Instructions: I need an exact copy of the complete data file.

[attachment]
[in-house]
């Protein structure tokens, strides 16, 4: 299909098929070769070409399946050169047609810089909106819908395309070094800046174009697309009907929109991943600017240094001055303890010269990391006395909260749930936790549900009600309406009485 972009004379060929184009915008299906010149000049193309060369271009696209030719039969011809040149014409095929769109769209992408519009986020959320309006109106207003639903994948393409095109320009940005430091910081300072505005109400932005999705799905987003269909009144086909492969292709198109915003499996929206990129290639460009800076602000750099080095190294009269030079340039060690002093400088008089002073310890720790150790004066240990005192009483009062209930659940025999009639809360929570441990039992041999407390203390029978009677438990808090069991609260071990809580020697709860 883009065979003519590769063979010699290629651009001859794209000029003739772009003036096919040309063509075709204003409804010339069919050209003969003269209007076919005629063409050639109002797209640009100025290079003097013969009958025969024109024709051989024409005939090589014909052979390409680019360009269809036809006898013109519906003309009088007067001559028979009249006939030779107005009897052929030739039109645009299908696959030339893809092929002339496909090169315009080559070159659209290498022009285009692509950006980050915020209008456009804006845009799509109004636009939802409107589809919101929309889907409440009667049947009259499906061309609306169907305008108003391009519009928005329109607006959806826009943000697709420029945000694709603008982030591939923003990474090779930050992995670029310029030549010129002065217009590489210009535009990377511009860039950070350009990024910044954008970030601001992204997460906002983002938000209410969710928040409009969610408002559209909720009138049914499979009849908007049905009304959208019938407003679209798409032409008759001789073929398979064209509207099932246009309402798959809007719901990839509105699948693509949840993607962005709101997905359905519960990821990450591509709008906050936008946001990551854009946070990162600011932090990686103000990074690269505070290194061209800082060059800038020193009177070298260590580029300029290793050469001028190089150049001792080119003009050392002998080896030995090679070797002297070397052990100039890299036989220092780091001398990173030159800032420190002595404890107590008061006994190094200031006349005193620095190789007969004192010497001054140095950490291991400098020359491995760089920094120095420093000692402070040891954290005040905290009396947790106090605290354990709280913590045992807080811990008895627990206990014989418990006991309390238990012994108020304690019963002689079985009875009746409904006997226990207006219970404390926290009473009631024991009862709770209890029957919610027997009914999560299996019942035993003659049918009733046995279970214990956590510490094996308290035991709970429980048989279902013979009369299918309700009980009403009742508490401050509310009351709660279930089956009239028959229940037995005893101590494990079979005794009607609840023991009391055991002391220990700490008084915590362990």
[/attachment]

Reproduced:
[in-house]
């Protein structure tokens, strides 16, 4: 299909098929070769070409399946050169047609810089909106819908395309070094800046174009697309009907929109991943600017240094001055303890010269990391006395909260749930936790549900009600309406009485 972009004379060929184009915008299906010149000049193309060369271009696209030719039969011809040149014409095929769109769209992408519009986020959320309006109106207003639903994948393409095109320009940005430091910081300072505005109400932005999705799905987003269909009144086909492969292709198109915003499996929206990129290639460009800076602000750099080095190294009269030079340039060690002093400088008089002073310890720790150790004066240990005192009483009062209930659940025999009639809360929570441990039992041999407390203390029978009677438990808090069991609260071990809580020697709860 883009065979003519590769063979010699290629651009001859794209000029003739772009003036096919040309063509075709204003409804010339069919050209003969003269209007076919005629063409050639109002797209640009100025290079003097013969009958025969024109024709051989024409005939090589014909052979390409680019360009269809036809006898013109519906003309009088007067001559028979009249006939030779107005009897052929030739039109645009299908696959030339893809092929002339496909090169315009080559070159659209290498022009285009692509950006980050915020209008456009804006845009799509109004636009939802409107589809919101929309889907409440009667049947009259499906061309609306169907305008108003391009519009928005329109607006959806826009943000697709420029945000694709603008982030591939923003990474090779930050992995670029310029030549010129002065217009590489210009535009990377511009860039950070350009990024910044954008970030601001992204997460906002983002938000209410969710928040409009969610408002559209909720009138049914499979009849908007049905009304959208019938407003679209798409032409008759001789073929398979064209509207099932246009309402798959809007719901990839509105699948693509949840993607962005709101997905359905519960990821990450591509709008906050936008946001990551854009946070990162600011932090990686103000990074690269505070290194061209800082060059800038020193009177070298260590580029300029290793050469001028190089150049001792080119003009050392002998080896030995090679070797002297070397052990100039890299036989220092780091001398990173030159800032420190002595404890107590008061006994190094200031006349005193620095190789007969004192010497001054140095950490291991400098020359491995760089920094120095420093000692402070040891954290005040905290009396947790106090605290354990709280913590045992807080811990008895627990206990014989418990006991309390238990012994108020304690019963002689079985009875009746409904006997226990207006219970404390926290009473009631024991009862709770209890029957919610027997009914999560299996019942035993003659049918009733046995279970214990956590510490094996308290035991709970429980048989279902013979009369299918309700009980009403009742508490401050509310009351709660279930089956009239028959229940037995005893101590494990079979005794009607609840023991009391055991002391220990700490008084915590362990």